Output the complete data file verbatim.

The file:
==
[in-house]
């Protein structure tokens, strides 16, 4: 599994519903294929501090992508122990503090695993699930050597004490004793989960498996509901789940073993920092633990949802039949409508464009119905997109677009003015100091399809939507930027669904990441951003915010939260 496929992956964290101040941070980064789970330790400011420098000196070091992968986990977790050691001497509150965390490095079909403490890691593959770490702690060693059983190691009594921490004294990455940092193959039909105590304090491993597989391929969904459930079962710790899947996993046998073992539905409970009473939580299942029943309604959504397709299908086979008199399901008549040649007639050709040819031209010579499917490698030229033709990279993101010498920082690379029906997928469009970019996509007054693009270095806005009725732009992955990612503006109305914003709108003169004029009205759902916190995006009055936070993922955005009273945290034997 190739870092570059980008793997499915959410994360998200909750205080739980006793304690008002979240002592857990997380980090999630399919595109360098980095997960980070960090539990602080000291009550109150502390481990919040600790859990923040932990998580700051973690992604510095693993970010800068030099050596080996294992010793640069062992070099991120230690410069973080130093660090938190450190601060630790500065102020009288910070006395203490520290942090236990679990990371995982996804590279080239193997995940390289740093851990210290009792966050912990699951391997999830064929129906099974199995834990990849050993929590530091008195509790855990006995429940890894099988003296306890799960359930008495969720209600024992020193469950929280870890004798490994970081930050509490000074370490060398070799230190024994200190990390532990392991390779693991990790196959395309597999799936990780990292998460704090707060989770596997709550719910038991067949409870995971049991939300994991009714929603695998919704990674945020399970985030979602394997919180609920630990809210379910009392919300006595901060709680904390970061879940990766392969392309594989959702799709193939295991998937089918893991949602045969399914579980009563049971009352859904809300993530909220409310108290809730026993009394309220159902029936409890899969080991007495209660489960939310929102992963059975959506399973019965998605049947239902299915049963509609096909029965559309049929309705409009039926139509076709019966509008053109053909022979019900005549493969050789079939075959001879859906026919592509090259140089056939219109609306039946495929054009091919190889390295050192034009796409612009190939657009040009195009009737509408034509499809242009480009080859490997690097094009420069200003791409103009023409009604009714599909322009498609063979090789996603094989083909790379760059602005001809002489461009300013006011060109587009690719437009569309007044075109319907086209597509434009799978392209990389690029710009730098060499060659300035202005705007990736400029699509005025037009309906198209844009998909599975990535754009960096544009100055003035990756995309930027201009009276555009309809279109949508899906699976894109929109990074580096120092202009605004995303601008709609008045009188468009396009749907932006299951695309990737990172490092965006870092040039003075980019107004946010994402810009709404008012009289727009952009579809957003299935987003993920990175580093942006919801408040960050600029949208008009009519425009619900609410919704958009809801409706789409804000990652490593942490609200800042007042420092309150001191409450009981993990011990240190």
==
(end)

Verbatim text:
[in-house]
């Protein structure tokens, strides 16, 4: 599994519903294929501090992508122990503090695993699930050597004490004793989960498996509901789940073993920092633990949802039949409508464009119905997109677009003015100091399809939507930027669904990441951003915010939260 496929992956964290101040941070980064789970330790400011420098000196070091992968986990977790050691001497509150965390490095079909403490890691593959770490702690060693059983190691009594921490004294990455940092193959039909105590304090491993597989391929969904459930079962710790899947996993046998073992539905409970009473939580299942029943309604959504397709299908086979008199399901008549040649007639050709040819031209010579499917490698030229033709990279993101010498920082690379029906997928469009970019996509007054693009270095806005009725732009992955990612503006109305914003709108003169004029009205759902916190995006009055936070993922955005009273945290034997 190739870092570059980008793997499915959410994360998200909750205080739980006793304690008002979240002592857990997380980090999630399919595109360098980095997960980070960090539990602080000291009550109150502390481990919040600790859990923040932990998580700051973690992604510095693993970010800068030099050596080996294992010793640069062992070099991120230690410069973080130093660090938190450190601060630790500065102020009288910070006395203490520290942090236990679990990371995982996804590279080239193997995940390289740093851990210290009792966050912990699951391997999830064929129906099974199995834990990849050993929590530091008195509790855990006995429940890894099988003296306890799960359930008495969720209600024992020193469950929280870890004798490994970081930050509490000074370490060398070799230190024994200190990390532990392991390779693991990790196959395309597999799936990780990292998460704090707060989770596997709550719910038991067949409870995971049991939300994991009714929603695998919704990674945020399970985030979602394997919180609920630990809210379910009392919300006595901060709680904390970061879940990766392969392309594989959702799709193939295991998937089918893991949602045969399914579980009563049971009352859904809300993530909220409310108290809730026993009394309220159902029936409890899969080991007495209660489960939310929102992963059975959506399973019965998605049947239902299915049963509609096909029965559309049929309705409009039926139509076709019966509008053109053909022979019900005549493969050789079939075959001879859906026919592509090259140089056939219109609306039946495929054009091919190889390295050192034009796409612009190939657009040009195009009737509408034509499809242009480009080859490997690097094009420069200003791409103009023409009604009714599909322009498609063979090789996603094989083909790379760059602005001809002489461009300013006011060109587009690719437009569309007044075109319907086209597509434009799978392209990389690029710009730098060499060659300035202005705007990736400029699509005025037009309906198209844009998909599975990535754009960096544009100055003035990756995309930027201009009276555009309809279109949508899906699976894109929109990074580096120092202009605004995303601008709609008045009188468009396009749907932006299951695309990737990172490092965006870092040039003075980019107004946010994402810009709404008012009289727009952009579809957003299935987003993920990175580093942006919801408040960050600029949208008009009519425009619900609410919704958009809801409706789409804000990652490593942490609200800042007042420092309150001191409450009981993990011990240190």